I think your confusion stems from a misunderstanding of what
.maxstack actually does. It's an easy mistake to make, because it seems like it would cause an error when executing. Surprisingly, that particular directive actually has nothing do with the with stack size at runtime, instead, it is specifically used during code verification.
From Partition III - Section 1.7.4
Note: Maxstack is related to analysis of the program, not to the size of the stack at runtime. It does not specify the maximum size in bytes of a stack frame, but rather the number of items that must be tracked by an analysis tool.
The code becomes unverifiable. That same section, notes that any conforming implementation need not support a method with an invalid max stack value. However, it doesn't say that it must not, and quite clearly, the runtime is executing the code. So if it seems to have no effect, why even bother having it?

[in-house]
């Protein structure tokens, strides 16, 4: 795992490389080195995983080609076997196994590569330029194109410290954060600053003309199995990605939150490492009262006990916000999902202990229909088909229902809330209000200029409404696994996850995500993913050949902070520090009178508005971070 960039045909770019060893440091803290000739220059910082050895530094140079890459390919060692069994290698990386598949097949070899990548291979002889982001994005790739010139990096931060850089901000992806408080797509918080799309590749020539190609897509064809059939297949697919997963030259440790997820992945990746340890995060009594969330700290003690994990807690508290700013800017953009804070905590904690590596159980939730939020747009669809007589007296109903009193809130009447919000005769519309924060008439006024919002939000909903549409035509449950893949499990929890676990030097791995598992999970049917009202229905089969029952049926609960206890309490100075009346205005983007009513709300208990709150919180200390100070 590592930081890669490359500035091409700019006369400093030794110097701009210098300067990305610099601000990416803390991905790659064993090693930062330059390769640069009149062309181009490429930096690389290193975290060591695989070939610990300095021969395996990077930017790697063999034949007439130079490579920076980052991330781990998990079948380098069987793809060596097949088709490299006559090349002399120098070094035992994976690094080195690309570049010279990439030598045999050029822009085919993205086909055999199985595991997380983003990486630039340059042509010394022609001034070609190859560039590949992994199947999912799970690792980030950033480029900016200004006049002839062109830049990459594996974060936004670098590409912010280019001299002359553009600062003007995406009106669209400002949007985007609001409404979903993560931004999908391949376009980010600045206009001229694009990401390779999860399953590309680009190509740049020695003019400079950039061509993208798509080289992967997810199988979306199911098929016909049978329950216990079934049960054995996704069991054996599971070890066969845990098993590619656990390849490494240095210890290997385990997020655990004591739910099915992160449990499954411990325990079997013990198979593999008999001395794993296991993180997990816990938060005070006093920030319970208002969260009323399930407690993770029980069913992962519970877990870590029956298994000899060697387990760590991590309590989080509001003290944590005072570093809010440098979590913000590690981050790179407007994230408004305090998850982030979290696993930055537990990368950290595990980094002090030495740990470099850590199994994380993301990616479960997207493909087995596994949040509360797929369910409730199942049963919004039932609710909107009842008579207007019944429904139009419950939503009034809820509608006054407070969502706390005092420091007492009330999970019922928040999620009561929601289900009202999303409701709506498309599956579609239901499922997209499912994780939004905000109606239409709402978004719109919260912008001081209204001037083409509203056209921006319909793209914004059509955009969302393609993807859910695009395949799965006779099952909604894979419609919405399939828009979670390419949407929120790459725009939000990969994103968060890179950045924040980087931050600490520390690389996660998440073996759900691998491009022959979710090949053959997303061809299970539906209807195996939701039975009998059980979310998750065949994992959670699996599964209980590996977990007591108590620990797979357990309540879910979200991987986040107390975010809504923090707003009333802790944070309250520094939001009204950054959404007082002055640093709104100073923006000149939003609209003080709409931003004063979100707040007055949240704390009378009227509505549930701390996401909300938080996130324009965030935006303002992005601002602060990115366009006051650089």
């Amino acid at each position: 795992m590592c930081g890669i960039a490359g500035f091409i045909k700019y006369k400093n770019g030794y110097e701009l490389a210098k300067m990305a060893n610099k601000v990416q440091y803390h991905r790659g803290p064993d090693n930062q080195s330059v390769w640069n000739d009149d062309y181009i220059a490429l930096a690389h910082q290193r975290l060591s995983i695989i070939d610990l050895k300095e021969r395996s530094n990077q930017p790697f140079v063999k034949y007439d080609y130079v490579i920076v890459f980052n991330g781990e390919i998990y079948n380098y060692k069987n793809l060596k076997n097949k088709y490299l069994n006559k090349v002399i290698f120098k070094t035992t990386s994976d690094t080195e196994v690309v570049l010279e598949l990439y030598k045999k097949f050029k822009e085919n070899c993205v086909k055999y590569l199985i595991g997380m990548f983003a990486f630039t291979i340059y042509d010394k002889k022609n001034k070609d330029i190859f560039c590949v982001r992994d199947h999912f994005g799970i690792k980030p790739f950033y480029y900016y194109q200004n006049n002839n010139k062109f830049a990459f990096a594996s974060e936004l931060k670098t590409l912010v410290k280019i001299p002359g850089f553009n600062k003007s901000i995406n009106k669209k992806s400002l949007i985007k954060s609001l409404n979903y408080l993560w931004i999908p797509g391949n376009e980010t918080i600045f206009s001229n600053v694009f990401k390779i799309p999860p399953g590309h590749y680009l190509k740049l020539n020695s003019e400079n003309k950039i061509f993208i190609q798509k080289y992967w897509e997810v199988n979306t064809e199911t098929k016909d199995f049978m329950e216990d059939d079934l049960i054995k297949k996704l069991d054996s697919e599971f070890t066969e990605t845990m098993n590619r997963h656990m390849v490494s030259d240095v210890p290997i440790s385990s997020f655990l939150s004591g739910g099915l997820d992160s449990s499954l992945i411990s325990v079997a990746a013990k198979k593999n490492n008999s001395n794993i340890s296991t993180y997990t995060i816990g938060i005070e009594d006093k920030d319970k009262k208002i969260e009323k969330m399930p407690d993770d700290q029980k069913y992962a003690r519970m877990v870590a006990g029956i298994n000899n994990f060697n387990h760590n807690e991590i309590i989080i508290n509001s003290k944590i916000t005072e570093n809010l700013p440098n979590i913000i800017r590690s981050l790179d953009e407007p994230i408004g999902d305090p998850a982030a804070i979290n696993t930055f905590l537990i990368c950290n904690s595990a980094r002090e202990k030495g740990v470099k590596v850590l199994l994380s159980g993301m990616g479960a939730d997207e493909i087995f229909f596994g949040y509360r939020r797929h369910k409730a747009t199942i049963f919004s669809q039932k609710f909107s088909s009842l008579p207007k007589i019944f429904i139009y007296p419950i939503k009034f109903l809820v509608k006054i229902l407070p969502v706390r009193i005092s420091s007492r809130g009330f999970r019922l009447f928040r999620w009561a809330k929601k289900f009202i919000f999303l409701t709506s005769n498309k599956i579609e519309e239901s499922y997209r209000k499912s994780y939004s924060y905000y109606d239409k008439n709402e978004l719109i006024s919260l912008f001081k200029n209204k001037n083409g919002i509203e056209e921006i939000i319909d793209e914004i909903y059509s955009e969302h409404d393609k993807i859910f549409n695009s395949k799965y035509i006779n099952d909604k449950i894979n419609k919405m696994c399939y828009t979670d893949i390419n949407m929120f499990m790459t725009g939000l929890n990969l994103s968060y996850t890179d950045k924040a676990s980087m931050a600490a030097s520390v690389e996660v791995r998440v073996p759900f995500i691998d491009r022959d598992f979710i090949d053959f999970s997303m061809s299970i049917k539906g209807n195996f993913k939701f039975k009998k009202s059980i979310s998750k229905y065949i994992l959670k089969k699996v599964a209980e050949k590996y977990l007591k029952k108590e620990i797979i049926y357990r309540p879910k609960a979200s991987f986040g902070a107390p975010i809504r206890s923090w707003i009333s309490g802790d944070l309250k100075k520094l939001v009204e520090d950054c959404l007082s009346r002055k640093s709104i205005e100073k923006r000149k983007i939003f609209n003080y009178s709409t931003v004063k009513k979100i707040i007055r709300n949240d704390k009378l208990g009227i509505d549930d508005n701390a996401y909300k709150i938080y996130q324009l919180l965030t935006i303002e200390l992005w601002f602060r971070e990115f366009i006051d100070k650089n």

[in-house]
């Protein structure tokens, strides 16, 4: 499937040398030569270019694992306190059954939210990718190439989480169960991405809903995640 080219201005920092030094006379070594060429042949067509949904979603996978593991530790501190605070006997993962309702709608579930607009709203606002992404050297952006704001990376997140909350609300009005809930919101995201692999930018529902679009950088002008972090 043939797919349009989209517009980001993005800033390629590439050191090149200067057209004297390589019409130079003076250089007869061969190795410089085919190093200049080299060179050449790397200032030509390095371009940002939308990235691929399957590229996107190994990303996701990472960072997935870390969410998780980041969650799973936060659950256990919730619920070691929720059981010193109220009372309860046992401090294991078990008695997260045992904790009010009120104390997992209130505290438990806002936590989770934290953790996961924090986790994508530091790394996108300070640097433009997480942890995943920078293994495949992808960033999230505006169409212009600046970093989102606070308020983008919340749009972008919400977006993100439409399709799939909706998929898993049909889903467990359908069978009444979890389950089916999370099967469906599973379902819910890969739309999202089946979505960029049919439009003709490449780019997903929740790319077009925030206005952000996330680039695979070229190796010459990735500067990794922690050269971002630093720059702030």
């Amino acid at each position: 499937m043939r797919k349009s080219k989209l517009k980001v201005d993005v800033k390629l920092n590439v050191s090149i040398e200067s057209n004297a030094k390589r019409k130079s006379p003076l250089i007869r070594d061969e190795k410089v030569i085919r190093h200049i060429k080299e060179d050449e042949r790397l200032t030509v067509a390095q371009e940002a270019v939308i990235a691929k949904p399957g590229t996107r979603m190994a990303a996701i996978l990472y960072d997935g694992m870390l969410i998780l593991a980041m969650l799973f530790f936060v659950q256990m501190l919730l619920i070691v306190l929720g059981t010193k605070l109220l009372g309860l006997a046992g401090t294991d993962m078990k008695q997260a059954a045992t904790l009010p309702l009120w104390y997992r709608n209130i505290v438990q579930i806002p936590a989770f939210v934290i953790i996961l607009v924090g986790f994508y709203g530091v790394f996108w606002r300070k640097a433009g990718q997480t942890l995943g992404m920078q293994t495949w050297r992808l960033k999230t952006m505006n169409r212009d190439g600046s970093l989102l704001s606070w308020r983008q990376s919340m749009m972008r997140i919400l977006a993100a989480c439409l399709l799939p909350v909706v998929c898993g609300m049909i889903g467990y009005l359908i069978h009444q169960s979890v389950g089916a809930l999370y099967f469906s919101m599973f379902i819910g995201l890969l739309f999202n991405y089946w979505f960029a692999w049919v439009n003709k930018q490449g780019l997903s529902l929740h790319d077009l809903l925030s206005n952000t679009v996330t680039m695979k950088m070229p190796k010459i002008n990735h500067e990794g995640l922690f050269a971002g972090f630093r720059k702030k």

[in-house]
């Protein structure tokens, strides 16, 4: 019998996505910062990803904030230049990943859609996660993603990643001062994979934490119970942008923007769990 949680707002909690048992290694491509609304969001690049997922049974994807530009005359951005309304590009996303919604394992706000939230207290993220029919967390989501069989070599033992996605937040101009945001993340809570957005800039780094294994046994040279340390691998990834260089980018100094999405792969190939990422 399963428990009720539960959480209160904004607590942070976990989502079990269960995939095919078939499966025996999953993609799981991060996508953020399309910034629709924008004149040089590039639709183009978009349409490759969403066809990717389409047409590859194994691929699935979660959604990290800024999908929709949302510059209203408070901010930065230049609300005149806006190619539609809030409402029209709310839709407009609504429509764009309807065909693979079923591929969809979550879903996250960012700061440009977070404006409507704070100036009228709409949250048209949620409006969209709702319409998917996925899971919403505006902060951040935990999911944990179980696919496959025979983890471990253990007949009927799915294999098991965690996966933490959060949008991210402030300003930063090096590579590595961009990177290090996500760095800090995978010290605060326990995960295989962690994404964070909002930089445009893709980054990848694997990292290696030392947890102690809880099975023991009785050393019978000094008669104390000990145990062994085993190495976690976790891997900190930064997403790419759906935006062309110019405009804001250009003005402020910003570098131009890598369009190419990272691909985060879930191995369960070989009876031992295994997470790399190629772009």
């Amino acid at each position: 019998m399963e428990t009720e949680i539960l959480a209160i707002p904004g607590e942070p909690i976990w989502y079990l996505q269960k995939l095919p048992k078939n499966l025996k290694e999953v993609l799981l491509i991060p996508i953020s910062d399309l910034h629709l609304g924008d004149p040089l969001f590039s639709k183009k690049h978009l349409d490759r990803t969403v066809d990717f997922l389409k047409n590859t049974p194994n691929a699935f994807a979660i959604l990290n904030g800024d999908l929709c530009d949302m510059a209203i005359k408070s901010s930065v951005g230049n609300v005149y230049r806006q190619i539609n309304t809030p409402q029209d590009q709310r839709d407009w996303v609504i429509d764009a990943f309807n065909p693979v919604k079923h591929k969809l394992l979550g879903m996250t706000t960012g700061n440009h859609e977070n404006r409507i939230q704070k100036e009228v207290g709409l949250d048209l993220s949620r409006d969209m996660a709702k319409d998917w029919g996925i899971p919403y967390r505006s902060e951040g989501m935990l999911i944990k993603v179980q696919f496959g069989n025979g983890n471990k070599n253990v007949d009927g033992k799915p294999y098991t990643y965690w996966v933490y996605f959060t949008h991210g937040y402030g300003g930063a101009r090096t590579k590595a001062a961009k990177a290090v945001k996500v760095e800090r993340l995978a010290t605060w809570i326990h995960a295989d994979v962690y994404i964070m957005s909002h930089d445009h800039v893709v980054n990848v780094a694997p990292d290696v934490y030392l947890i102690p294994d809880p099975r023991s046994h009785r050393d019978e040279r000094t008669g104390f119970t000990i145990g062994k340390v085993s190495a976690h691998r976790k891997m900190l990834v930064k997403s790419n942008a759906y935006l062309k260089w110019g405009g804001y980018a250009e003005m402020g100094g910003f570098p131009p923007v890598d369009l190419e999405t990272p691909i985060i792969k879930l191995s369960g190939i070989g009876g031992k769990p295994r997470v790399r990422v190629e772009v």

Believe it or not, by default, the .NET framework runs unverifiable code. It was actually difficult for me to figure out how to enable verification in .NET 4.0, but if you do turn on CAS, your program (with
.maxstack 1) will stop running with
Unhandled Exception: System.InvalidProgramException: Common Language Runtime detected an invalid program.
Keeping this in mind, unverifiable the code cannot run in any environment that doesn't have full trust (generally assemblies from the internet). If that's not important to you, you can let it be an invalid value, and it really won't make a difference. If the code itself is still correct, it will run fine; of course if there is an actually an issue with the IL stack, it will throw an